Only in the U.S. are gifted children treated as stepchildren. Despite their growing numbers, which are now estimated at 3 million, they have no strong lobbies in Congress. As a result, they remain underresourced and underchallenged even though they are a national treasure. A new report by the National Association for Gifted Children found that the brightest students are falling behind their international peers on math and reading tests ("Brightest Stall, Low Achievers Gain," The Wall Street Journal, Nov. 12). This squandering of talent is hard to understand and even harder to defend.
Up until the 1990s, gifted students were taught in separate classes. But this approach was considered elitist. Consequently, they began to be mainstreamed. However, even before then, the only initiative at the federal level to provide resources for states was the Jacob Javits Gifted and Talented Students Education Act. Although it was passed in 1988, it largely languished in the shadows. Passage of the No Child Left Behind Act, which focused almost exclusively on the lowest performing students, further hastened its obscurity. According to the National Association for Gifted Children, only 31 states require schools to identify gifted students, and just 23 earmark funding for them.
What is more controversial is how to identify gifted children. In New York City, home of the nation's largest school district, public schools use the Otis-Lennon School Ability Test (a reasoning exam) and the Bracken School Readiness Assessment (a knowledge exam). Private schools use the Wechsler Preschool and Primary Scale of Intelligence. This causes confusion among parents who wonder which test allows more valid inferences to be made. It also creates cynicism about their predictive value because research shows that children's IQ widely fluctuates. Then there's the matter of the percentile used to qualify for admission.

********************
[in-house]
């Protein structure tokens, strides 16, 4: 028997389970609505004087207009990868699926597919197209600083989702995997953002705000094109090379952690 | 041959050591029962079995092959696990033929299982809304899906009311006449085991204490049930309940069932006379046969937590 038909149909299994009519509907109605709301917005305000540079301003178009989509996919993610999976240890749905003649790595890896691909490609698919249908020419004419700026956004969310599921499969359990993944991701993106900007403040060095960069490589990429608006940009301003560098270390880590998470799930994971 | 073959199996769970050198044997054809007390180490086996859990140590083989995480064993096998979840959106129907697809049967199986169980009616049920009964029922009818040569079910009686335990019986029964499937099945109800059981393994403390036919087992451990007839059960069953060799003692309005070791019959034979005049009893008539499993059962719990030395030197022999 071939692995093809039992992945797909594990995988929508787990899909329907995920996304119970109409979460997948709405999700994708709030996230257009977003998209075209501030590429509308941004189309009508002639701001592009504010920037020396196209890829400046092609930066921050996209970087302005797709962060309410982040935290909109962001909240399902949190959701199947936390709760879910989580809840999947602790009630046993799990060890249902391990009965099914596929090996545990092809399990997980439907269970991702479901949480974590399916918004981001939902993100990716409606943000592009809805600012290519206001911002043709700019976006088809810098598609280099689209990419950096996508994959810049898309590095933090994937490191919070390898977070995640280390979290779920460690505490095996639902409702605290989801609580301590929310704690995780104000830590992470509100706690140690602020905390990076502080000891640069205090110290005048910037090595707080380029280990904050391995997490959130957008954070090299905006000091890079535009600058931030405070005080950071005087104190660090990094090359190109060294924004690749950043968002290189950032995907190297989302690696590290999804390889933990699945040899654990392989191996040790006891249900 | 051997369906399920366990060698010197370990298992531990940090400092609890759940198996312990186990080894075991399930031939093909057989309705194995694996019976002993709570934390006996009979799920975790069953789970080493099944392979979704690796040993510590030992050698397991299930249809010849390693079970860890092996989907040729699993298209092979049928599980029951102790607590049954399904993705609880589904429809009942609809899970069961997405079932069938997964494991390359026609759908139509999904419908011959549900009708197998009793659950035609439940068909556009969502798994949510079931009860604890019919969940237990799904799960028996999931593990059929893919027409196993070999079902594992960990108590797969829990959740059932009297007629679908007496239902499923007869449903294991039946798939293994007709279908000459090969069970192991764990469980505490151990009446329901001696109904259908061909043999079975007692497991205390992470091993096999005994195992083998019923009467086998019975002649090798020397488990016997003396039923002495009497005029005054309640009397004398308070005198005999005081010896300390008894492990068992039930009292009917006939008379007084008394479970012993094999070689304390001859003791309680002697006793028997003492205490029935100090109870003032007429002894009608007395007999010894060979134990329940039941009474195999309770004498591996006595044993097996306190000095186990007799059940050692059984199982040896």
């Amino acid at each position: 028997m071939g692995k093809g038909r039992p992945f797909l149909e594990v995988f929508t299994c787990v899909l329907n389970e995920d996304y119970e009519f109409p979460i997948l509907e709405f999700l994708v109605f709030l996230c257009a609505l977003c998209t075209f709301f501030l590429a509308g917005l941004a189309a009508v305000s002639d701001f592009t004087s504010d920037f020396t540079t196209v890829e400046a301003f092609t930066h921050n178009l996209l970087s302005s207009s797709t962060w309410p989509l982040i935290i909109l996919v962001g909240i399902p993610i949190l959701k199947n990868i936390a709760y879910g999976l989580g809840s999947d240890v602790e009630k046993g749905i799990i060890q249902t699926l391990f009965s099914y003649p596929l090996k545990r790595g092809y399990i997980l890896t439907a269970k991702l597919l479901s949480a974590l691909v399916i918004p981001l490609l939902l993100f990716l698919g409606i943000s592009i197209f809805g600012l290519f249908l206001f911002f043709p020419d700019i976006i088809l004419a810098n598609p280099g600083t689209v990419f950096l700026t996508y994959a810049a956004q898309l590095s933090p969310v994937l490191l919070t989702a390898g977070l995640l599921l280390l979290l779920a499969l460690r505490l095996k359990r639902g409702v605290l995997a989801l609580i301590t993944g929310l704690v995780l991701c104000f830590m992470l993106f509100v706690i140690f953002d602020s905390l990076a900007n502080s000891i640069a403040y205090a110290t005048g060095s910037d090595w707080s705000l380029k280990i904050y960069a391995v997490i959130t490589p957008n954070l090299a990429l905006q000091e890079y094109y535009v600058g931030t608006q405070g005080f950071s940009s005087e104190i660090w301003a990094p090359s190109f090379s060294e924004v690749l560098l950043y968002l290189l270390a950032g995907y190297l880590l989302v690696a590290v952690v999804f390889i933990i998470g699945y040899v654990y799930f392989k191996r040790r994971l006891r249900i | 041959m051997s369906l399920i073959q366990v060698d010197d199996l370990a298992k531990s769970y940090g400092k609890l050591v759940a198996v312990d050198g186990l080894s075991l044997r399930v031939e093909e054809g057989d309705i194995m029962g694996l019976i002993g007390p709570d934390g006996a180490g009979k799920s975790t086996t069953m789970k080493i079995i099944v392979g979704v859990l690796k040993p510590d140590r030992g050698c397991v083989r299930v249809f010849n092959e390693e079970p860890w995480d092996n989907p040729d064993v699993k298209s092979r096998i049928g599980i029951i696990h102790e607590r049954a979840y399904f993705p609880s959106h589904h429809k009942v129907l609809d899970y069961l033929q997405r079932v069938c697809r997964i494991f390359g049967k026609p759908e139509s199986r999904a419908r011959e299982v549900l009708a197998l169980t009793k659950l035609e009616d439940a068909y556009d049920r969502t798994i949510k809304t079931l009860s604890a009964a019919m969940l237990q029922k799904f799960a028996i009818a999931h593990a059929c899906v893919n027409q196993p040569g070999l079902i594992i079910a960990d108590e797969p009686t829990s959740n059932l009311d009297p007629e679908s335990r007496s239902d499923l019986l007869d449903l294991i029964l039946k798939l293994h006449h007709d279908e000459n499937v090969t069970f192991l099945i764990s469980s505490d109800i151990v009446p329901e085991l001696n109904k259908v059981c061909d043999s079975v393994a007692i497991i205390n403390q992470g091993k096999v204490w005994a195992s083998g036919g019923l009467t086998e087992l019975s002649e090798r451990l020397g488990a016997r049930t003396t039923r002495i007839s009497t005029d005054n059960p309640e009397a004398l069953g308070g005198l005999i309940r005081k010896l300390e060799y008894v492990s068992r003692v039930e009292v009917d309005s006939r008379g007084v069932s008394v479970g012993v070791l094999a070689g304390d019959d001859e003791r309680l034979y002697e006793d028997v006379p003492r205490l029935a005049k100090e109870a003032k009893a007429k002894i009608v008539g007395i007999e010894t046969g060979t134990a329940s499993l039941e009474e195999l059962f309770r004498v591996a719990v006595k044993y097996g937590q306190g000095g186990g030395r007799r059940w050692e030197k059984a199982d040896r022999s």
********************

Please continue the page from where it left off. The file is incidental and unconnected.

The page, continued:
If the use of these tests were not contentious enough, there is also the issue of ethnic diversity. According to the New York City Department of Education, the number of gifted preschoolers is on the rise, but they overwhelmingly come from the city's middle-class and wealthier neighborhoods. To what extent should diversity be considered? Moreover, what is the proper age for a determination to be made when it carries such far-reaching implications?
I don't question for a second the importance of providing resources for low-achieving students from any background. But a balance has to be struck. Despite popular belief, not all gifted students learn by themselves. If they don't receive the proper support, they become bored and drop out. In fact, gifted students drop out nationwide at the rate of about 5 percent. This is a loss of talent that is unacceptable. Whether we can get beyond our misconceptions about the gifted, however, is another story.
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